The global attention in recent years has focused primarily on water quantity and allocation issues. Water quality has received significantly less attention than water quantity. Commendable progress has been made by the developed world to control point sources of pollution, but commensurate progress in reducing non-point sources has not been made. In the third world countries both point and non-point sources of pollution are becoming increasingly a serious concern. Already, nearly all water bodies in such countries near and around urban centres have been severely polluted, with very high health and environmental costs.
The book assesses the current status of water quality management in both developed and developing worlds, as well as analysing the effectiveness of economic instruments and legal and institutional frameworks to control water contamination. It outlines the importance of building up social and political awareness to reverse the trend of continuing water quality deterioration, which is likely to be a most challenging task in the coming years.
This book was published as a special issue of International Journal of Water Resources Development.
Foreword: Water Quality, the Challenge of the Future 1. Water Quality Management: An Introductory Framework 2. Water—A Reflection of Land Use: Understanding of Water Pathways and Quality Genesis 3. Impact of Agriculture on Water Pollution in OECD Countries: Recent Trends and Future Prospects 4. Regulating Nonpoint Source Water Pollution in a Federal Government: Four Case Studies 5. Introduction to Environmental and Economic Consequences of Hypoxia 6. Financing Water Quality Management 7. Water Governance in Aragon 8. Water Management in the Ebro River Basin: An Approach to the 2010–15 Hydrological Plan 9. Water Quality in Zaragoza 10. Water Quality Management in China: The Case of the Huai River Basin 11. Water Quality Management in Egypt 12. A New Mindset for Integrated Water Quality Management for South Africa 13. Water Quality and Health in Poor Urban Areas of Latin America 14. Conceptual Framework for Protecting Groundwater Quality 15. Evolution of Water Management in Mexico 16. Agriculture and Water Pollution: Farmers’ Perceptions in Central Mexico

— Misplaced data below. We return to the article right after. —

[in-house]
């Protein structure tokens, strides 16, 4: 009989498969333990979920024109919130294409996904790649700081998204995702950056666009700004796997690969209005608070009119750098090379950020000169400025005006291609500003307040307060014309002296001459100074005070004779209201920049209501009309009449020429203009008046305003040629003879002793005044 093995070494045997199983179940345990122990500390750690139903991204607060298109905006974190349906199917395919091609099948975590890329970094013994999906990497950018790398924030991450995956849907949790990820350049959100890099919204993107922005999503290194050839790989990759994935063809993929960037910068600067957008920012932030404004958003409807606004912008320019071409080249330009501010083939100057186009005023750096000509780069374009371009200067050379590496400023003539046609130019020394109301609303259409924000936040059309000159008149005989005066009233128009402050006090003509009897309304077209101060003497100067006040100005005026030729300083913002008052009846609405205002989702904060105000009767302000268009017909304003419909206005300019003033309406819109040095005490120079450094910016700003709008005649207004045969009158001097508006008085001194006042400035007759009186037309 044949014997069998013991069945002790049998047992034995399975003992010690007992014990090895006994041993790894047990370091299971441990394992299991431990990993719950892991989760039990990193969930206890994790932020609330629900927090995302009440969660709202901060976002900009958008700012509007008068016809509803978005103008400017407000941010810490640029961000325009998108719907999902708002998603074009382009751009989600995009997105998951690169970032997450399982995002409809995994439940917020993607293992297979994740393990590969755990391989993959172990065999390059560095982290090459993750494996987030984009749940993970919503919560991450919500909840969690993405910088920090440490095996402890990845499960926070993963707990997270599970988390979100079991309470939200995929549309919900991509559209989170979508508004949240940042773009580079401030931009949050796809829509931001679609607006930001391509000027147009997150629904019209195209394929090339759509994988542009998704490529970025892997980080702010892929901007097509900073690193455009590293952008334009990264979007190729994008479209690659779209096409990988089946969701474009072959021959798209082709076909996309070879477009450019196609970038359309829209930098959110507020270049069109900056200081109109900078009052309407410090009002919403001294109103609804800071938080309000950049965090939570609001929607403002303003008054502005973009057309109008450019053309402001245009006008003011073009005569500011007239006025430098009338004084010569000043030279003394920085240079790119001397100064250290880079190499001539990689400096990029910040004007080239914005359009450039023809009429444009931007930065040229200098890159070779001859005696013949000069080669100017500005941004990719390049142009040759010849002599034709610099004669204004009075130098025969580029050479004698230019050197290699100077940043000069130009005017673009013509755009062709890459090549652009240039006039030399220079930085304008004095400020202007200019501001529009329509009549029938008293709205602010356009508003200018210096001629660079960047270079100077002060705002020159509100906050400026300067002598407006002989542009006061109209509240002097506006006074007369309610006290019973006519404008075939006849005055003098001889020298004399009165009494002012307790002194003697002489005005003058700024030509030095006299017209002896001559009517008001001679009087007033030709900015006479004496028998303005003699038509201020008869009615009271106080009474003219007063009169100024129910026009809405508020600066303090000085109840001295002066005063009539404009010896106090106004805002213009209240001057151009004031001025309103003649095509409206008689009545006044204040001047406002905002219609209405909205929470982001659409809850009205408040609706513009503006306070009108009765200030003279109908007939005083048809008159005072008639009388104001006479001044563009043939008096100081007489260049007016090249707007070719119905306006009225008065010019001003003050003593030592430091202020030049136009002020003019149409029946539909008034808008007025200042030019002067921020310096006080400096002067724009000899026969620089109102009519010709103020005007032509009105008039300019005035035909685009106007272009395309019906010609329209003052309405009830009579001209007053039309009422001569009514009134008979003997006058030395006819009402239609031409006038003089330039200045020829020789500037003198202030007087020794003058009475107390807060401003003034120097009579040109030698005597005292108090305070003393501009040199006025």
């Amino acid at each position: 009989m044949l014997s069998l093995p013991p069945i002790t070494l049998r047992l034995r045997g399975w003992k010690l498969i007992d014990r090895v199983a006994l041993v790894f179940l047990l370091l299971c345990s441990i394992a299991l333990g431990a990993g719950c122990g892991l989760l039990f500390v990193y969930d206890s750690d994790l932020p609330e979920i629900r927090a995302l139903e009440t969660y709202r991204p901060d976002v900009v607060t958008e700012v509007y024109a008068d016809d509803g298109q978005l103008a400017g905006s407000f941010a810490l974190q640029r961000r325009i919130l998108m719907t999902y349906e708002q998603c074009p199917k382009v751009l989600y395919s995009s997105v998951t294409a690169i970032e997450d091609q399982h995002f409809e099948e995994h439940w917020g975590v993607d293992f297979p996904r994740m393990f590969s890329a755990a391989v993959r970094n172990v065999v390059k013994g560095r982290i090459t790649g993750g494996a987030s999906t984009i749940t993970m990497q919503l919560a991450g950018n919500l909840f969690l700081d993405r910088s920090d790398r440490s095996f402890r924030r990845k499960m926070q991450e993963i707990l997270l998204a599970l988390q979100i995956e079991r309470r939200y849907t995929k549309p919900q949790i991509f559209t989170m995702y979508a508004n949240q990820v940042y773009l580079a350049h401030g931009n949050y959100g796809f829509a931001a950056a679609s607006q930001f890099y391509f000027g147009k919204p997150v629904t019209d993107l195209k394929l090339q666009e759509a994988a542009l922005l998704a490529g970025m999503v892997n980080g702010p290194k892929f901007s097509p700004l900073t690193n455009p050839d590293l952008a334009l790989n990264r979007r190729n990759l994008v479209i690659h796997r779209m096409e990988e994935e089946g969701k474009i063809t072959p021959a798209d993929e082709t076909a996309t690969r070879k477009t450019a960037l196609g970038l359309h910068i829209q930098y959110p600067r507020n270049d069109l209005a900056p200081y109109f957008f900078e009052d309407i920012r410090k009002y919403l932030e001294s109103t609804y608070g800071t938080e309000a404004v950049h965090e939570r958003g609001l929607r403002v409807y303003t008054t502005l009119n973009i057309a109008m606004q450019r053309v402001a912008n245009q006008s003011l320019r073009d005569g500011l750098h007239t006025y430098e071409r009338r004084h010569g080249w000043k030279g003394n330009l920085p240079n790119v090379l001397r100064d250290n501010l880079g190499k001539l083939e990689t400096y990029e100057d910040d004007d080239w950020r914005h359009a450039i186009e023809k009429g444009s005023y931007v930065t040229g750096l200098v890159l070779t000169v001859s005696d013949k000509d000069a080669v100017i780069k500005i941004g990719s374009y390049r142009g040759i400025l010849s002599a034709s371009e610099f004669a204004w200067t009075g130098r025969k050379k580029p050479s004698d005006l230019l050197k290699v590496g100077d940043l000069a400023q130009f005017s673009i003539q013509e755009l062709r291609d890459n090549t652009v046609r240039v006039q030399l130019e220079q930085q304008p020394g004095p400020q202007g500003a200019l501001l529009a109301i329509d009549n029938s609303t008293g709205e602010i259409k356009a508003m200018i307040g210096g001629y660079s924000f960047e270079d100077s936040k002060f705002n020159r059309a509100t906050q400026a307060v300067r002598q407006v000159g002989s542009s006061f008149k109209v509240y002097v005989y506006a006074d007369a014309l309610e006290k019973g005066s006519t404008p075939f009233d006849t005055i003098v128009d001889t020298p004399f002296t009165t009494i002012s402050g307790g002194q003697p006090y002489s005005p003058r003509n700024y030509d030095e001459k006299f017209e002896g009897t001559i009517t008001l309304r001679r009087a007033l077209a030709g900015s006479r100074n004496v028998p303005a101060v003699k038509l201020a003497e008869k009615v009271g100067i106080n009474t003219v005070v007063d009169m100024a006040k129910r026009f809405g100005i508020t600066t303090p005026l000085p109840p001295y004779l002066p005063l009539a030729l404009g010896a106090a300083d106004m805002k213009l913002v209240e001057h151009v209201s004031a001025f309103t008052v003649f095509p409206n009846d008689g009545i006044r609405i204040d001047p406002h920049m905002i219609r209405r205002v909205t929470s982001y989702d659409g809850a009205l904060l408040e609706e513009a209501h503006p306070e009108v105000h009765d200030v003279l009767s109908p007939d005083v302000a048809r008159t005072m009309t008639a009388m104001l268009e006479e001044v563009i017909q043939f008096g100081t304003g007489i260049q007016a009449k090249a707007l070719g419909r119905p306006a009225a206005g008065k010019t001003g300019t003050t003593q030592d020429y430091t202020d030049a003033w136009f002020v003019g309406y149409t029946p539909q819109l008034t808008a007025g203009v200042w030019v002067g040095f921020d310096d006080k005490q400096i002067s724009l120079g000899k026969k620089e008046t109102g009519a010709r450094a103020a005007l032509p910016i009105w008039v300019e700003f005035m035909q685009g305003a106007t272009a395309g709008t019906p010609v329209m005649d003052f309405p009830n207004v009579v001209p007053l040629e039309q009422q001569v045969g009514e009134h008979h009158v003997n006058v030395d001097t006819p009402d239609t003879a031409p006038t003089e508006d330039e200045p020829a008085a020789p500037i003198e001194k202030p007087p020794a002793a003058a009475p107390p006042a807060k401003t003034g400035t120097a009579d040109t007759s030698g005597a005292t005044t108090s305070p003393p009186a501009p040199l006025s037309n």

Most of the world’s water problems, and their solutions, are directly related to policies and governance, both specific to water and in general. Two of the world’s leading journals in this area, the International Journal of Water Resources Development (sponsored by the Third World Centre for Water Management, Mexico) and Water International (the official journal of the International Water Resources Association), contribute to this special issues series, aimed at disseminating new knowledge on the policy and governance of water resources to a very broad and diverse readership all over the world. The series should be of direct interest to all policy makers, professionals and lay readers concerned with obtaining the latest perspectives on addressing the world’s many water issues.